Many people are surprised to learn that alcohol consumption has been around for thousands of years. In fact, it’s not uncommon throughout various parts of the world for people to begin drinking at an early age.
But, this could have an adverse effect on adolescents in many cases. Let’s take a look at everything you should know about the effects of alcohol on the teenage brain.
Difficulty Learning and Remembering
One of the most prominent effects that alcohol has on the brain of a teenager is the destruction of cells that make up the hippocampus. This region of the brain is responsible for forming and recalling memories, and alcohol significantly hinders its ability to do so.
Unfortunately, this has many other consequences than simply being unable to remember a name or birthday. Teenagers who frequently consume a high volume of alcohol will likely find it exceedingly difficult to remember everything that they learn in class.
Over time, this will result in poor academic performance, something that can easily jeopardize their future. Additionally, teens who drink will have a harder time learning new skills, such as how to safely operate a vehicle.
Perhaps the most concerning aspect of this damage is the fact that it can permanently impact your ability to form new memories as an adult.
Similar to how alcohol consumption can damage the hippocampus, it can also affect the prefrontal cortex of the brain.
This segment is responsible for rational thinking, regulating impulse control, and your ability to plan. After enough damage has occurred, teenagers frequently exhibit poor judgment on a regular basis.
This typically leads to engaging in risky behavior, such as the use of hard drugs, unprotected sex, or general recklessness. To elaborate, a teenager who has significant damage to their prefrontal cortex is likely to be highly impulsive and may quickly resort to violence during conflicts.
This becomes more likely the earlier that the teenager began drinking alcohol.
Due to how the body develops during puberty, consuming alcohol around the age of 14 or 15 is far different than consuming alcohol at 17. When this behavior is unmitigated, it’s highly probable that a teenager will end up with a criminal record, unwanted pregnancy, etc.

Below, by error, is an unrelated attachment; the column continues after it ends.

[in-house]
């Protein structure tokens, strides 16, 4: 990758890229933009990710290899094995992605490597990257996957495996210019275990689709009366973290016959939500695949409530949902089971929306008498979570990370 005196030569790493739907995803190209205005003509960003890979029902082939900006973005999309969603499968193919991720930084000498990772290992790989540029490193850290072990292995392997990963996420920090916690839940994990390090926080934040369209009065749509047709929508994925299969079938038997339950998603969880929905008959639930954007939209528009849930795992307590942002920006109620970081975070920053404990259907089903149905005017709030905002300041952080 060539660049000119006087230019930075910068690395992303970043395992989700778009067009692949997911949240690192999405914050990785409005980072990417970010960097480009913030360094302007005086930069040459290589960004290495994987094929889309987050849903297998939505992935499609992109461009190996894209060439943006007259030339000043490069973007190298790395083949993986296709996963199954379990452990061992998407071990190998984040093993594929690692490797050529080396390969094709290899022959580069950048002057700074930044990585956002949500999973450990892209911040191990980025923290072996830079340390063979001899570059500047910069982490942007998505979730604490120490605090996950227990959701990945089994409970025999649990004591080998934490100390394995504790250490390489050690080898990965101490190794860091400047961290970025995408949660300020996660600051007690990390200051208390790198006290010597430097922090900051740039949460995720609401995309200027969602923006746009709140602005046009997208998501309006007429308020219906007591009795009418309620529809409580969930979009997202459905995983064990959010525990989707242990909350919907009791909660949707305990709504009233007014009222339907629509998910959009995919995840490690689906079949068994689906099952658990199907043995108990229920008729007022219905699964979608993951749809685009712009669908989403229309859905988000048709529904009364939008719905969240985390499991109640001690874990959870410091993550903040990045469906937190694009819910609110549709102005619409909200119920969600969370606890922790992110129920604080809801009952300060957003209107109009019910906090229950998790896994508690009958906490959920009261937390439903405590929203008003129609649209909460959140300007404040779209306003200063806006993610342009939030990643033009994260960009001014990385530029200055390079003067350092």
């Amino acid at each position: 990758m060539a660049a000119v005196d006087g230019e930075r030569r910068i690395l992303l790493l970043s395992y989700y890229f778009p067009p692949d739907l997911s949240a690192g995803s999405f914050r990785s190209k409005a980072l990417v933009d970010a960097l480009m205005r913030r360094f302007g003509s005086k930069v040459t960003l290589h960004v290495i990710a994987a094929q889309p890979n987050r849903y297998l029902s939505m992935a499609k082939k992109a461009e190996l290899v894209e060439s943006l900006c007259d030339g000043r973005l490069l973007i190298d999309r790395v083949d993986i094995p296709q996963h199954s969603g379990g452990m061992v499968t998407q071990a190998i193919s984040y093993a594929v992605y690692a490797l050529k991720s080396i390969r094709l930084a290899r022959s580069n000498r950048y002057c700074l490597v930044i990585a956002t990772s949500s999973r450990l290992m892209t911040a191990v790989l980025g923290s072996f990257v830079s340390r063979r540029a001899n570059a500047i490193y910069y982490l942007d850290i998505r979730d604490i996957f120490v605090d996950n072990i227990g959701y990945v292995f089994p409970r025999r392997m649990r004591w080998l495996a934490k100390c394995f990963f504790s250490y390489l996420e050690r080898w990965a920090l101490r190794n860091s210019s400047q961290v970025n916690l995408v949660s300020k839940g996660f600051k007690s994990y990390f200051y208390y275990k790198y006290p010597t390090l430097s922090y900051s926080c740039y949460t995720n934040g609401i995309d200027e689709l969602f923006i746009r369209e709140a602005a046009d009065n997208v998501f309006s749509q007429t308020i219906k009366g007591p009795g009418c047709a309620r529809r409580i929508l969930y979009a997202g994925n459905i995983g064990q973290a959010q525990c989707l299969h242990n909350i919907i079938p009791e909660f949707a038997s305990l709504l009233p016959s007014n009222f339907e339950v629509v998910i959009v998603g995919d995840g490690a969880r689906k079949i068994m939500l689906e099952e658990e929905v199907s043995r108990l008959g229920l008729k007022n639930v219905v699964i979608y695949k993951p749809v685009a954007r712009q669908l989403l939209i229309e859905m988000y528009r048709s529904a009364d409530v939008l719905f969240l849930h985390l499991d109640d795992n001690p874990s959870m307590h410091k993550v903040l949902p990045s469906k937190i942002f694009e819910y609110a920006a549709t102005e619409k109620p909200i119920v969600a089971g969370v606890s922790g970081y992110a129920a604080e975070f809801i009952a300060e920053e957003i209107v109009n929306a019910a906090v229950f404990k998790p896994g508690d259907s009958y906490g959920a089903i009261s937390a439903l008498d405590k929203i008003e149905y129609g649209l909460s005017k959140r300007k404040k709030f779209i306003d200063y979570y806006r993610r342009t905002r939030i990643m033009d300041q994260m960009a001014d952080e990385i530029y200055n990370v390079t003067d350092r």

Parents who discover their teen is engaging in this type of behavior often aren’t quite sure how to handle it. In many cases, punishment can only worsen the issue. In contrast, letting them behave how they wish is even worse.
Instead, it’s best to work with a professional to help your teen get the treatment they need. You can visit this resource to learn more about teen recovery solutions.
Their long-term health and development are at stake, so it’s imperative that you take action.
Brain Development Complications
By this point, you have a full understanding of the fact that alcohol adversely affects the anatomy of the brain in teenagers.
But, this damage can easily become permanent. When enough alcohol is consumed on a regular basis, certain regions of the brain become stunted in growth.
This means that teens who frequently drink alcohol are at risk of never reaching peak cognitive development. To clarify, let’s assume that somebody begins drinking at the age of 14.
If they had never consumed alcohol in their life, they would likely be what you would consider a fully-grown adult by the age of 23 or 24. If they continue to drink alcohol from the age of 14, however, their mental development could remain stunted in their teens.
This means that they would likely think and behave much like a teenager would, even though they would be in their 20s. To make matters worse, a handful of factors align to maximize the damage to the teenage brain.
Not only are adolescents more at risk of brain damage from alcohol consumption, but they also experience fewer negative effects compared to adults. This can allow them to drink a larger volume of alcohol on a more frequent basis, something that highly accelerates the damage done to their brains.
Risk of Long-Term Alcoholism
It should come as no surprise that individuals who began drinking during their teenage years are particularly prone to becoming alcoholics later in life.
A large reason for this is due to the aforementioned fact that teenagers can consume a large volume of alcohol on a regular basis. However, they’re also at risk of developing alcoholism simply because it becomes a habit for them to drink.
If someone has been drinking for 10 years by the time they turn 25, they will most likely view this behavior as typical and fail to see any negative attributes in it. This also combines with the impact that alcohol consumption has on judgment and critical thinking.
So, it’s improbable that an adult, in this case, would take the necessary measures to quell their addiction. For those unaware, alcoholism carries the risk of serious health consequences.
Some of these include:
- High blood pressure
- Weight gain
- Liver disease
Additionally, alcoholism carries the risk of developing a dependency on alcohol. This can further exacerbate the health effects over time.
The Effects of Alcohol on the Teenage Brain Are Concerning
Fortunately, the above information can help you make the decision that’s best for your teen. Understanding the effects of alcohol on the teenage brain will ensure that any concerns are promptly addressed.
Want to learn more info you should keep in mind? Be sure to explore what the rest of our blog has to offer.